Author: Tiffany Mayer

Follow her on Instagram: @eatingniagara 




The Scent of a Dining Destination: Welcome to The Indian Aroma Kitchen

The Indian Aroma Kitchen

486 Grantham Ave., Unit 9, Linwell Plaza



When Kamini and Ravi Srivastava moved to Canada from India in 2019, they came with more than excitement and desire to live closer to their adult children.


Kamini came with 25 years of experience in India’s professional kitchens and stores of family recipes passed down to her from her grandmother and mom.



Eight months later, in the throes of the pandemic, the couple made those precious artifacts the crux of a business plan that converted a former a fried chicken outlet in a sleepy north St. Catharines neighbourhood into a dining destination.


The Srivastavas opened The Indian Aroma Kitchen. It’s a dedicated takeout spot specializing in the cuisine of northern India — think vindaloo and aloo gobi, butter chicken and dal ke kebab. They’ve also created a few house specialties, including butter chicken poutine; paneer tikka pizza featuring housemade dough decked out with creamy dal makhani, paneer, tandoori spices and mozzarella cheese; and a variety of wraps stuffed with Mughlai classics, that fuse the flavours of their two homelands.



“The quality is there, the taste is there and we’re getting great reviews,” Ravi said.


There’s a reason for that.


Kamini’s experience as a professional chef enabled her to tweak her family recipes to be restaurant-calibre. She was uncompromising in her process, refusing to rush or cut corners to feed what’s been a growing hunger for her food among St. Catharines diners.



All of her spice blends are made in-house, putting a unique thumbprint on the bases for each dish on the menu.


Poultry for the popular butter chicken is marinated for five to six hours while lamb for the chef’s special lamb shank nihari is marinated up to five days then slow-roasted for 12 hours before serving.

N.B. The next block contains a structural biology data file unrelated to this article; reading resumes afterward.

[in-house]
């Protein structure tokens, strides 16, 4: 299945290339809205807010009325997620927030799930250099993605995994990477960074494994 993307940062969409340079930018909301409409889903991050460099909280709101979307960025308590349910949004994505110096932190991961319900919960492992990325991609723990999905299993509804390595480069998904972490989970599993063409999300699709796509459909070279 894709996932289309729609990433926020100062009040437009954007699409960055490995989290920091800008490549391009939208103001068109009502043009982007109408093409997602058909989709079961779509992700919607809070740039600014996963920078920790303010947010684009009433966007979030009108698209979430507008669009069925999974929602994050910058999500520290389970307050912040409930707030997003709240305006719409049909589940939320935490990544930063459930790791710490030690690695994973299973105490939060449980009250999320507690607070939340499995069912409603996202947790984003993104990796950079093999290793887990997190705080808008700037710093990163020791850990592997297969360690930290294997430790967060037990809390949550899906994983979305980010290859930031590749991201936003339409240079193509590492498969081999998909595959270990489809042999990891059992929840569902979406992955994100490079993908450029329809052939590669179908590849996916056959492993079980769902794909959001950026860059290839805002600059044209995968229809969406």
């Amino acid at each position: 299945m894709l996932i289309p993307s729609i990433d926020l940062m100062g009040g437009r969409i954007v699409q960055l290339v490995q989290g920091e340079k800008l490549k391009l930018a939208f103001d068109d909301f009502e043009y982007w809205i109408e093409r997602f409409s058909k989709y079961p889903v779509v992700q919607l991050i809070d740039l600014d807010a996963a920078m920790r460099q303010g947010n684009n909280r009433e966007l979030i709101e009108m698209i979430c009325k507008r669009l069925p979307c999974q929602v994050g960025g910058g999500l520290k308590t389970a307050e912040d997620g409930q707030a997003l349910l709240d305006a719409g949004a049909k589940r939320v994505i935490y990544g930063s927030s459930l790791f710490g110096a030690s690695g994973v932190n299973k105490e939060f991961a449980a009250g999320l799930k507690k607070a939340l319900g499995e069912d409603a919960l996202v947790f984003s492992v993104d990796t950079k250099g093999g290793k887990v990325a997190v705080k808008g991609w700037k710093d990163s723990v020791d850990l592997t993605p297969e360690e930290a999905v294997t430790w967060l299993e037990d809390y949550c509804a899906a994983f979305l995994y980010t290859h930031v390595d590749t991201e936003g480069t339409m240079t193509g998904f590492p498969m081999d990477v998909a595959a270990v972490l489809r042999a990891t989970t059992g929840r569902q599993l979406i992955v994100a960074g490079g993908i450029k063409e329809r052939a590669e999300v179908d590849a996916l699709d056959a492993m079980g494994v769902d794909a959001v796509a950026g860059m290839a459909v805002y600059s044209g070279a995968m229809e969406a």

“Indian cooking is all about technique and the way we make things,” Kamini said. “Indian cooking is a long process. It’s an hours-long process but it gives flavour to things.”


Since opening The Indian Aroma Kitchen in August 2020, those dishes have become calling cards because of the time and talent Kamini puts into them. So, too, have the chole, a spiced chickpea stew that comforts on the the coldest winter day, aloo gobi that makes the lips and tongue buzz, samosas served with tamarind and coriander chutney, and rich curries, kormas and vindaloos.



All of it can be capped with Indian sweets, including gulab jamun and kulfi, or washed down with a cooling mango or rose lassi, or warming masala chai.


For first-time visitors, the couple recommend an order of butter chicken or aloo gobi, samosas, parathas, including stuffed versions, and either the vegetable or chicken biryani.





With the help of their son, Pallav, who studied culinary arts at Niagara College, the Srivastavas recently took a pared-down version of their menu on the road with a food truck parked at the Outlet Collection in Niagara-on-the-Lake. They also expanded their headquarters at Linwell Plaza on the corner of Linwell Road and Grantham Avenue to add an ice cream shop.



Mostly, they’ve endured because of the comfort The Indian Aroma Kitchen has provided diners and the security the couple has offered their staff  — the same crew as when the restaurant opened — during these uncertain times.


“It was a really difficult time for us when we opened,” Kamini said. “COVID just started but… we had good customers and wonderful staff — we are like family. And we are here today.”